This wild feline, also known as the small-spotted cat (scientific name, Felis nigripes), is another species listed under Appendix I of CITES. It is found in certain African countries, namely South Africa, Botswana, Namibia, Zimbabwe, Angola, and Lesotho.
It is commonly seen for sale in the illegal pet trade and is also popular for its fur. Climate change and urban development are both causing drastic alterations in the environment that these cats usually inhabit. This is especially worrisome because all the populations of this species are focused in few locations. The species itself is found only on one continent. This makes them extremely vulnerable to diseases and genetic preconditions.
There are currently a little less than 10,000 mature black-footed cats left in Africa and research shows that the numbers are continuing to decline. While trade has been restricted internationally and domestically, hunting is still a major threat to this species and efforts are being made to enforce stricter punishments for this crime.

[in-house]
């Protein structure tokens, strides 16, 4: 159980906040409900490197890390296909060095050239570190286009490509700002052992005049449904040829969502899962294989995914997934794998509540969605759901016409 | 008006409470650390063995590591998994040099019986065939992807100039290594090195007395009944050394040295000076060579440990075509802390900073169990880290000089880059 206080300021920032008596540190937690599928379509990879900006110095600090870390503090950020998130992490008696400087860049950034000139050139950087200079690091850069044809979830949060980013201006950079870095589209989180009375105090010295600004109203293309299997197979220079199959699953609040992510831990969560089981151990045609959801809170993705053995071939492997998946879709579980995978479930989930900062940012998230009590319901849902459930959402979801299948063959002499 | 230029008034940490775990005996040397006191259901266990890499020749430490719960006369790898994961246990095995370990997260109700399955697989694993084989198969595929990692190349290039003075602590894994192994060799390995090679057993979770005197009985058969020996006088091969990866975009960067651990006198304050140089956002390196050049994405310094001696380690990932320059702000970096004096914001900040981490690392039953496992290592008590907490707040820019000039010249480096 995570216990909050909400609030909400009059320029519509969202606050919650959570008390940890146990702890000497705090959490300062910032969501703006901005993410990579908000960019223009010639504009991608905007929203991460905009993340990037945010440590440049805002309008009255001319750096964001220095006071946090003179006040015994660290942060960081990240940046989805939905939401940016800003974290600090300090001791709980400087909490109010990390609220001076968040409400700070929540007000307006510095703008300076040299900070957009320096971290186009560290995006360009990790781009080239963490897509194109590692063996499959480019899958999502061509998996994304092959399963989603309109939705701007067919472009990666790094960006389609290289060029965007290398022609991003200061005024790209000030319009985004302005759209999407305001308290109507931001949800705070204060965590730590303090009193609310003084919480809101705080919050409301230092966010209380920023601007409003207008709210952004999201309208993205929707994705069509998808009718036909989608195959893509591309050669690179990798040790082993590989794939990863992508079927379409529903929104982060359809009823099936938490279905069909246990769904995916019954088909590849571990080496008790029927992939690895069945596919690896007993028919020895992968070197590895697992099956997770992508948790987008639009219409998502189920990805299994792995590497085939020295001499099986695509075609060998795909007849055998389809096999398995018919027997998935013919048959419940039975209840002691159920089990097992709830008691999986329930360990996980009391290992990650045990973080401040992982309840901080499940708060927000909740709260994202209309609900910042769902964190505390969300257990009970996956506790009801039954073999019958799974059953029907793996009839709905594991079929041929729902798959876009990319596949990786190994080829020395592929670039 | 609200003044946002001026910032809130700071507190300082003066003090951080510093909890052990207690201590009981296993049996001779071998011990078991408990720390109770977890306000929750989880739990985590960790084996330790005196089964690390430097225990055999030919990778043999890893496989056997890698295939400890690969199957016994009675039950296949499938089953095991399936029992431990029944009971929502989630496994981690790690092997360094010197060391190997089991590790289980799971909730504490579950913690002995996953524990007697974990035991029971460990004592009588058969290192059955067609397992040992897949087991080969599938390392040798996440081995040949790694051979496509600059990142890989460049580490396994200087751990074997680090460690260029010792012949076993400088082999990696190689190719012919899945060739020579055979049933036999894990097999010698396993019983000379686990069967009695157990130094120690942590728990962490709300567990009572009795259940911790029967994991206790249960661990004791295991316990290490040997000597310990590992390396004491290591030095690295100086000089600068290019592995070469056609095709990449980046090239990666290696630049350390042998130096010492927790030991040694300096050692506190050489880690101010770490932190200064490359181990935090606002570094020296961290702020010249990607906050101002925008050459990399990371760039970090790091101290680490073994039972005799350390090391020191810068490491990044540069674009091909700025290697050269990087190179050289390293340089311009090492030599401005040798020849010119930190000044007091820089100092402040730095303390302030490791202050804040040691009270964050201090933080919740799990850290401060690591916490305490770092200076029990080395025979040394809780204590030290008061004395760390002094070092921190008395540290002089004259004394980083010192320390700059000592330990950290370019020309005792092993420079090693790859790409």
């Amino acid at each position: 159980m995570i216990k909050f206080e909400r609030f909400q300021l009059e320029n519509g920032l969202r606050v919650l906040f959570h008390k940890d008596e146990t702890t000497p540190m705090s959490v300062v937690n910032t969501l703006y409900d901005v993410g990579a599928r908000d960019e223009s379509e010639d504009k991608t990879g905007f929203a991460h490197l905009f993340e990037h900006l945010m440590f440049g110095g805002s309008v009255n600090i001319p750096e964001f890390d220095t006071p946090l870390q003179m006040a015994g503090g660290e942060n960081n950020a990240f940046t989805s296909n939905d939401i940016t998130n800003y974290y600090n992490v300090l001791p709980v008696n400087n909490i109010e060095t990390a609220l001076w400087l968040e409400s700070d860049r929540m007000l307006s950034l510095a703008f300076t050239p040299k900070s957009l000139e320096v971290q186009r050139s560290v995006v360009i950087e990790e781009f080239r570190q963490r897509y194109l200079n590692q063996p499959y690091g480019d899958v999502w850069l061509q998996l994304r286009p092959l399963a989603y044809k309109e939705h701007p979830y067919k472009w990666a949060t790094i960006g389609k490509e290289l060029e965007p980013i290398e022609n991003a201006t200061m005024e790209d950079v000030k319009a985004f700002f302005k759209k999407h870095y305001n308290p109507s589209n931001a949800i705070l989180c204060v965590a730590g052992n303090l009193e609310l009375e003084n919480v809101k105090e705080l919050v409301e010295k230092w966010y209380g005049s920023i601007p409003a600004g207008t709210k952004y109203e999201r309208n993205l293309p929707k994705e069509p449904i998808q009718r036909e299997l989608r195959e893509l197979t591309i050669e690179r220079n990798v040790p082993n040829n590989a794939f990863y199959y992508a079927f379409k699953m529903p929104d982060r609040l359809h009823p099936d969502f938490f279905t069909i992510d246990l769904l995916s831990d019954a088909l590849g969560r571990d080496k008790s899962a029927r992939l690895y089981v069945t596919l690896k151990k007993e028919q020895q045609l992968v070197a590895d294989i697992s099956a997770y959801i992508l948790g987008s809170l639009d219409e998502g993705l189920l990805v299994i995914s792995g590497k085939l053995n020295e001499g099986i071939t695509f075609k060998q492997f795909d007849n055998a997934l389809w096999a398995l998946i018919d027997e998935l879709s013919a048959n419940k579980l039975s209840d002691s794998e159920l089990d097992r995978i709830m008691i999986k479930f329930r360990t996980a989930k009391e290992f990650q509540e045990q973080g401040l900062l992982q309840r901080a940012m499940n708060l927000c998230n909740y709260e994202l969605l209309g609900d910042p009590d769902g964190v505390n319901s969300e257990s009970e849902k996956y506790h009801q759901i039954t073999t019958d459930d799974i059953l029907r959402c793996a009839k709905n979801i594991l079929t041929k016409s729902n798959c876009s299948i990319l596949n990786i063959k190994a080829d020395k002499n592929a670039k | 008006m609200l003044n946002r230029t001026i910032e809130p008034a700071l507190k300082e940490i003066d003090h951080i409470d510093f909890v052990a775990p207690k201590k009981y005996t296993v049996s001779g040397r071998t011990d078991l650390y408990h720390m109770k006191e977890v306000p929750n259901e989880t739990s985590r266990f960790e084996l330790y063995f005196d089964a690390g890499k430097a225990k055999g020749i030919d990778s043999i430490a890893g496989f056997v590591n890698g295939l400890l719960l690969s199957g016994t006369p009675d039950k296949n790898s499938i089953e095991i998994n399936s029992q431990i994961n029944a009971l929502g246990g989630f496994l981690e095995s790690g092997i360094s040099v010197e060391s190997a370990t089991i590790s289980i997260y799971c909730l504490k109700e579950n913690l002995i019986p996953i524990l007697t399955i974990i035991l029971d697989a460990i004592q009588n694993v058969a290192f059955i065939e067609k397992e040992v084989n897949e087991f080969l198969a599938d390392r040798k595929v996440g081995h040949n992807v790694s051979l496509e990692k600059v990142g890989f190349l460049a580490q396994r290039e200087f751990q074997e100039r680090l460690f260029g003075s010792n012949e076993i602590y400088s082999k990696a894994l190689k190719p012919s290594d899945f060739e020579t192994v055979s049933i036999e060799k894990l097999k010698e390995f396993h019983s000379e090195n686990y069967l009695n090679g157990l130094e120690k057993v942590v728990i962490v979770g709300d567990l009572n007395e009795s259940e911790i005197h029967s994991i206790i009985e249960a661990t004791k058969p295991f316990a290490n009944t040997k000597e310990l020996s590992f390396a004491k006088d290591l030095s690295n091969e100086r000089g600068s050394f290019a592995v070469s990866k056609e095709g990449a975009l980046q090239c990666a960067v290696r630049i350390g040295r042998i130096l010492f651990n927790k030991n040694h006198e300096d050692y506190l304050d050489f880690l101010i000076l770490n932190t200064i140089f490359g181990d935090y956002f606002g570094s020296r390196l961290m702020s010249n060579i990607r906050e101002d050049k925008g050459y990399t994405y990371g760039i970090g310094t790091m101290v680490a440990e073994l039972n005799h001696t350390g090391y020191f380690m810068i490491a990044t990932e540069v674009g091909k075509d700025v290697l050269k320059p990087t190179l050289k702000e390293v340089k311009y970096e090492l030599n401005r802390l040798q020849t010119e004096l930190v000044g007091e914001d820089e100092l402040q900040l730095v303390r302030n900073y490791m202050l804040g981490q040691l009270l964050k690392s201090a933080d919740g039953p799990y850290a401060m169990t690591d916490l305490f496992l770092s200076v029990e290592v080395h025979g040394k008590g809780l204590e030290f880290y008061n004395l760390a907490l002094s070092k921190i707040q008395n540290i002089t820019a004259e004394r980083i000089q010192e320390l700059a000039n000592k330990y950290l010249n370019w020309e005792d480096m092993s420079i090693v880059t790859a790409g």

Another major strategy that is being developed to conserve these species is the management and regulation of apex predators that were previously introduced in protected areas that black-footed cats inhabit. There is still a need for further research and development to truly conserve this species.
This species of baleen whale (named after the filter-feeder system found in the mouth of these whales) inhabits all major oceans. Megaptera novaengliae can be found off the coasts of almost 90 countries and most of these are protected waters.
Thanks to focused efforts to ban the practice of whaling, there are currently 84,000 adult humpbacks spanning the globe and their numbers are continuing to increase.
However, numerous deaths of humpback whales are reported to have been caused by collisions with large ships and heavy fishing equipment, and oil drilling machinery. One of the most virulent threats to the survival of this species is noise pollution.